Wichita, Kans. -- When you meet Stuart Berger, who took office as Baltimore County school superintendent Wednesday, you'll understand right away why some people adore him and others despise him.
He is a man without pretense, who won't bother with being coiffed or coached. If you like frankness, you'll probably like him. If you prefer suave and sophisticated, you'll be taken aback.
"Stuart Berger has always been Stuart Berger because Stuart Berger can't help it," he said in a recent interview, breaking into his familiar toothy grin.
He is a man who believes very firmly that he knows what's best for schoolchildren, and he'll fight for it, even if it's not popular. If you agree with his vision, he'll be your hero. If you disagree, he'll be your nemesis.
"With him, it's, 'My way or no way,' " said Barbara Travis, president of the Wichita affiliate of the National Education Association.
He is, finally, an impatient man. Dr. Berger doesn't take the time to spell out details or even finish sentences; he won't wait for everyone to rally around his ideas. Somewhere in his mind, a clock is constantly ticking, pushing him faster and faster ahead, leaving others in his wake.
If you find that sort of thing stimulating, you'll enjoy his company. If not, you'll wonder where this eccentric man came from and how he got this far.
"He's such a random person," said Wichita Board of Education member Carol Rupe. "He thinks so randomly. He acts so randomly, too."
Dr. Berger's last stop was in Wichita, where he spent five years as superintendent over a district of 48,000 students. Before that, he was superintendent in Frederick County, Md. In addition to his training in education, which includes a doctorate in administration from Kent State University in Ohio, Dr. Berger has a law degree from the University of Maryland.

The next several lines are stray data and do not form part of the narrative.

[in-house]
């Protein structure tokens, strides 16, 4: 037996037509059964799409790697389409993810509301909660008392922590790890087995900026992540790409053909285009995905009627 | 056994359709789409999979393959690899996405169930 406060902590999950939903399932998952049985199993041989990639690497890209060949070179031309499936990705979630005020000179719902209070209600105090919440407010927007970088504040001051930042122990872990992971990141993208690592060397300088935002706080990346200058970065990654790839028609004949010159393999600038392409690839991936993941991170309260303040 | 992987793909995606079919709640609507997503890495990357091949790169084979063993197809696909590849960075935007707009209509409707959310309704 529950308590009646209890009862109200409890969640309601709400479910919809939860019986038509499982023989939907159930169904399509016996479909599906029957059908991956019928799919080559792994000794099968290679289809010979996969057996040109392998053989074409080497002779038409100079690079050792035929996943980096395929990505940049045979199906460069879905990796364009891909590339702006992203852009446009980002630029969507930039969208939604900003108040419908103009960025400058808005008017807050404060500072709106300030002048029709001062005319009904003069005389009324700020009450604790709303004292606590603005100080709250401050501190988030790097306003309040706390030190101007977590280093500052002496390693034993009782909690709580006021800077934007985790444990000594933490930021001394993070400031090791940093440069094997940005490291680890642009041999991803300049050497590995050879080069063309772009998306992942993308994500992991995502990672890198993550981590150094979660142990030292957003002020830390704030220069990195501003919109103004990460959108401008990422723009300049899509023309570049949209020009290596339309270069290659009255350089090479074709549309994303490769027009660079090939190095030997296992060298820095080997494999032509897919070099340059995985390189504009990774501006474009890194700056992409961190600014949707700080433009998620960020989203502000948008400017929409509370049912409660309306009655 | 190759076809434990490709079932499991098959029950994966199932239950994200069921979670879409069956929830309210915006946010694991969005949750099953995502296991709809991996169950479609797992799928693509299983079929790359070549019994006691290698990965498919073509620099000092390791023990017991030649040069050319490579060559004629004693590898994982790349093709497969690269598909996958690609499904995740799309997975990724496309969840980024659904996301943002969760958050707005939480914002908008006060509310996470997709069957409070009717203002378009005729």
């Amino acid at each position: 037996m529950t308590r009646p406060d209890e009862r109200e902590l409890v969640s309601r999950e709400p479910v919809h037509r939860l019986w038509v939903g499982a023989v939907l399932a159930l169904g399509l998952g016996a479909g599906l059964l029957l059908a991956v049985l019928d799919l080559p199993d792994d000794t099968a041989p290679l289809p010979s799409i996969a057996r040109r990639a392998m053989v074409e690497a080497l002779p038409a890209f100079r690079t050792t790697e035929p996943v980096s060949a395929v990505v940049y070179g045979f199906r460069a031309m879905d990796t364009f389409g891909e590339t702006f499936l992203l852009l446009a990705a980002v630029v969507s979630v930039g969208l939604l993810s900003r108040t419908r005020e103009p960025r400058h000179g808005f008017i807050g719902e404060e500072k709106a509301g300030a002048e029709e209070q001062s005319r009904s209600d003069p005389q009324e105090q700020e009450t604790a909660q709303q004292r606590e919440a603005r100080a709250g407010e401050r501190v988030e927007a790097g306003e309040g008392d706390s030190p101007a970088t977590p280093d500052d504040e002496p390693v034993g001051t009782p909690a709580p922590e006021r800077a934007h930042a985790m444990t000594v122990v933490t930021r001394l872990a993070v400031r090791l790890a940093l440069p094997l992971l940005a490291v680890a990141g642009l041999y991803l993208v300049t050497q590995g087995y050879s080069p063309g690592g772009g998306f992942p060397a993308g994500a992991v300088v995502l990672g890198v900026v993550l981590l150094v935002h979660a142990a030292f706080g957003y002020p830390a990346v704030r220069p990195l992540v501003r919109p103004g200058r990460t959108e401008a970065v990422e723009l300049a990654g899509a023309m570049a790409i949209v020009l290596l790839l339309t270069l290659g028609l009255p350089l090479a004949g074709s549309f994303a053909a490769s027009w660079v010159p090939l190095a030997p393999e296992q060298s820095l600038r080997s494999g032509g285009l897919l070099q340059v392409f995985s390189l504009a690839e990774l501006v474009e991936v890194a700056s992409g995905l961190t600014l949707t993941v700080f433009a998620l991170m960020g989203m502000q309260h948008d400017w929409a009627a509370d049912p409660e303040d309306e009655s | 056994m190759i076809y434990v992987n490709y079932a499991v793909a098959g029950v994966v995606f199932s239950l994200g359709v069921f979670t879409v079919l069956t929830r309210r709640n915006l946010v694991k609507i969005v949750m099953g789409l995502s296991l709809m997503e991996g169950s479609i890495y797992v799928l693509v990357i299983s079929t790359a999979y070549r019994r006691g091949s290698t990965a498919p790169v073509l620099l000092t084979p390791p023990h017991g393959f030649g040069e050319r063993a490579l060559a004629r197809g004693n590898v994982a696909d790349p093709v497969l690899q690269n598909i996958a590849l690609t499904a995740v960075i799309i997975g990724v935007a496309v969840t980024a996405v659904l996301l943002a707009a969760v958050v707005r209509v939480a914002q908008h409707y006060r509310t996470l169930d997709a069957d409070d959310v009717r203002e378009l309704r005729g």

Frequently, he adopts an incisive, prosecutorial style in his dealings as superintendent. Dr. Berger likes to set people on edge, challenge them, force them to question their own assumptions. He says things that are politically unwise.
In his first months in Wichita, back in 1987, Dr. Berger visited several high schools, including Wichita Southeast. That school, he said, like others in Wichita, was run for adults, not for kids. He told the teachers, "If you don't believe all children can learn, don't show up on Monday."
That comment, and others like it, made teachers angry. It made them think he considered them incompetent. It started a backlash against him.
"It was more the attitude when he came out to the school: 'This is what we're going to do, and stay out of my way,' " said Greg Jones, president of the Wichita Federation of Teachers.
D. J. Spaeth, a teacher at Wichita North High, said many of her colleagues distrusted Dr. Berger, seeing him as a threat to their security, a disruption to their comfortable, supportive environment.
Dr. Berger viewed his controversial remarks as one step toward shaking up a deeply entrenched system, a system that didn't focus enough on the needs of children. The backlash was inevitable, he said. His goal was to change the culture, to put the onus for student performance on the teachers.
"Changing people's culture around them does make them very paranoid," he said, matter-of-factly.
He said the system in Baltimore County is different, and he won't shake things up as much. But there will be "unhappy campers," he said.
Dr. Berger's prosecutorial style also surfaces in his one-on-one meetings with administrators, teachers and citizens. Unlike other administrators, who file away complaints and suggestions with a smile, Dr. Berger argues back.
That doesn't apply to parents or citizens who have a practical problem, such as trying to get their child into a particular program, he said. Then, he will pull what strings he can to solve the problem.
But anyone who wants to argue a point should be ready to defend his or her position, he said. "You come in here and want to tell me what I'm doing wrong, get ready," he said. "You're darn right I'm not going to say, 'Thank you for sharing.' "
Darrel Thorp, a former Wichita district employee, who was elected to the school board and then recalled, said Dr. Berger's style was intimidating to the people of Wichita. Dr. Berger doesn't listen to criticism, Mr. Thorp said.
Dr. Berger said he simply doesn't listen to such "idiocy." Lots of his subordinates disagreed with him, he said, and he was persuaded to change his point of view.
Overall, Dr. Berger's management style could best be compared to Don Quixote, tilting at the windmill. He fights persistently for what he believes. He ignores or railroads his opposition.
He doesn't spend time building broad-based community coalitions. Instead, he focuses his energies on choosing employees who will carry out his ideas and on persuading his bosses -- the school board -- to let him. Dr. Berger says he is a hands-off administrator who leaves details to his subordinates.